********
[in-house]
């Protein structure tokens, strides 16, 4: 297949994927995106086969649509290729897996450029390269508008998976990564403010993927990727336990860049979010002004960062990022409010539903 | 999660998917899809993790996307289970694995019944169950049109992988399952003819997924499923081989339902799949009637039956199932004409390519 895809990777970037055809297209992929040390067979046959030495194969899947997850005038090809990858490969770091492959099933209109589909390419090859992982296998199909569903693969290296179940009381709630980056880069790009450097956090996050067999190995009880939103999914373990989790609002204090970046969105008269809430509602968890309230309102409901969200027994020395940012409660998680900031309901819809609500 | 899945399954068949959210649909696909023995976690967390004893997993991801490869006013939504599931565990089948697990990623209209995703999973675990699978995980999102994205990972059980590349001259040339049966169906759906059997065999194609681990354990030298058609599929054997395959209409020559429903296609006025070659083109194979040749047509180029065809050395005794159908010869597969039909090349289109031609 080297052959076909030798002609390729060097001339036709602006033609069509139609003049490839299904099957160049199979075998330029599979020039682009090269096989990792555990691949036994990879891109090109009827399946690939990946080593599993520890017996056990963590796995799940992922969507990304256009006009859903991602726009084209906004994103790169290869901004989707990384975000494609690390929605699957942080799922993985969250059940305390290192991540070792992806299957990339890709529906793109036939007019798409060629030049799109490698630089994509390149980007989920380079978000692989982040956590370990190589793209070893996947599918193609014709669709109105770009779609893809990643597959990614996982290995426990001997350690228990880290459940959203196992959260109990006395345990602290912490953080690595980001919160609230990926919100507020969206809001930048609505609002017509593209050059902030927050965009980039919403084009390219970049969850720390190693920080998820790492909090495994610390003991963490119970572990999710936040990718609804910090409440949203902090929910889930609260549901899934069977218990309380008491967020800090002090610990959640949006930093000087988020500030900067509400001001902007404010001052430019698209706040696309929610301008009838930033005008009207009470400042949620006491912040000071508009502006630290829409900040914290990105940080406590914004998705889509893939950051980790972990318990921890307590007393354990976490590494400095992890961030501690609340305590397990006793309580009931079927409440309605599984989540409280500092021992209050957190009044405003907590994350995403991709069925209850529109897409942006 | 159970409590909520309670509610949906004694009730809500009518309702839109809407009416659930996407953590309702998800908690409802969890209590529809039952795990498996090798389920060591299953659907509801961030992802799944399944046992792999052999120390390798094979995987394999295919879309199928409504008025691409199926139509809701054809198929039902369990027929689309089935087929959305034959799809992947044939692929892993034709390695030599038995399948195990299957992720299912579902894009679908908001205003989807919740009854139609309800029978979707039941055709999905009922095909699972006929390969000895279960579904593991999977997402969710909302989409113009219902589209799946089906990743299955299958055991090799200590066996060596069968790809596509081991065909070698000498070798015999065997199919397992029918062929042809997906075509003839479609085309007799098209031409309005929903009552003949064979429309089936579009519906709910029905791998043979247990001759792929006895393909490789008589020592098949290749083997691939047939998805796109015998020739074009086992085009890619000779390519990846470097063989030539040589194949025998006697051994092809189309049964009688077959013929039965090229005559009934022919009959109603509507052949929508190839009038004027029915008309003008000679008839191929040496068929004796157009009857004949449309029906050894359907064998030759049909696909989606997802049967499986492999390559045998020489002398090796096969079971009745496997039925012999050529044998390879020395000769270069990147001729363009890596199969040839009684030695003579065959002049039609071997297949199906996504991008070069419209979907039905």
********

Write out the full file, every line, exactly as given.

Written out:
[in-house]
């Protein structure tokens, strides 16, 4: 297949994927995106086969649509290729897996450029390269508008998976990564403010993927990727336990860049979010002004960062990022409010539903 | 999660998917899809993790996307289970694995019944169950049109992988399952003819997924499923081989339902799949009637039956199932004409390519 895809990777970037055809297209992929040390067979046959030495194969899947997850005038090809990858490969770091492959099933209109589909390419090859992982296998199909569903693969290296179940009381709630980056880069790009450097956090996050067999190995009880939103999914373990989790609002204090970046969105008269809430509602968890309230309102409901969200027994020395940012409660998680900031309901819809609500 | 899945399954068949959210649909696909023995976690967390004893997993991801490869006013939504599931565990089948697990990623209209995703999973675990699978995980999102994205990972059980590349001259040339049966169906759906059997065999194609681990354990030298058609599929054997395959209409020559429903296609006025070659083109194979040749047509180029065809050395005794159908010869597969039909090349289109031609 080297052959076909030798002609390729060097001339036709602006033609069509139609003049490839299904099957160049199979075998330029599979020039682009090269096989990792555990691949036994990879891109090109009827399946690939990946080593599993520890017996056990963590796995799940992922969507990304256009006009859903991602726009084209906004994103790169290869901004989707990384975000494609690390929605699957942080799922993985969250059940305390290192991540070792992806299957990339890709529906793109036939007019798409060629030049799109490698630089994509390149980007989920380079978000692989982040956590370990190589793209070893996947599918193609014709669709109105770009779609893809990643597959990614996982290995426990001997350690228990880290459940959203196992959260109990006395345990602290912490953080690595980001919160609230990926919100507020969206809001930048609505609002017509593209050059902030927050965009980039919403084009390219970049969850720390190693920080998820790492909090495994610390003991963490119970572990999710936040990718609804910090409440949203902090929910889930609260549901899934069977218990309380008491967020800090002090610990959640949006930093000087988020500030900067509400001001902007404010001052430019698209706040696309929610301008009838930033005008009207009470400042949620006491912040000071508009502006630290829409900040914290990105940080406590914004998705889509893939950051980790972990318990921890307590007393354990976490590494400095992890961030501690609340305590397990006793309580009931079927409440309605599984989540409280500092021992209050957190009044405003907590994350995403991709069925209850529109897409942006 | 159970409590909520309670509610949906004694009730809500009518309702839109809407009416659930996407953590309702998800908690409802969890209590529809039952795990498996090798389920060591299953659907509801961030992802799944399944046992792999052999120390390798094979995987394999295919879309199928409504008025691409199926139509809701054809198929039902369990027929689309089935087929959305034959799809992947044939692929892993034709390695030599038995399948195990299957992720299912579902894009679908908001205003989807919740009854139609309800029978979707039941055709999905009922095909699972006929390969000895279960579904593991999977997402969710909302989409113009219902589209799946089906990743299955299958055991090799200590066996060596069968790809596509081991065909070698000498070798015999065997199919397992029918062929042809997906075509003839479609085309007799098209031409309005929903009552003949064979429309089936579009519906709910029905791998043979247990001759792929006895393909490789008589020592098949290749083997691939047939998805796109015998020739074009086992085009890619000779390519990846470097063989030539040589194949025998006697051994092809189309049964009688077959013929039965090229005559009934022919009959109603509507052949929508190839009038004027029915008309003008000679008839191929040496068929004796157009009857004949449309029906050894359907064998030759049909696909989606997802049967499986492999390559045998020489002398090796096969079971009745496997039925012999050529044998390879020395000769270069990147001729363009890596199969040839009684030695003579065959002049039609071997297949199906996504991008070069419209979907039905």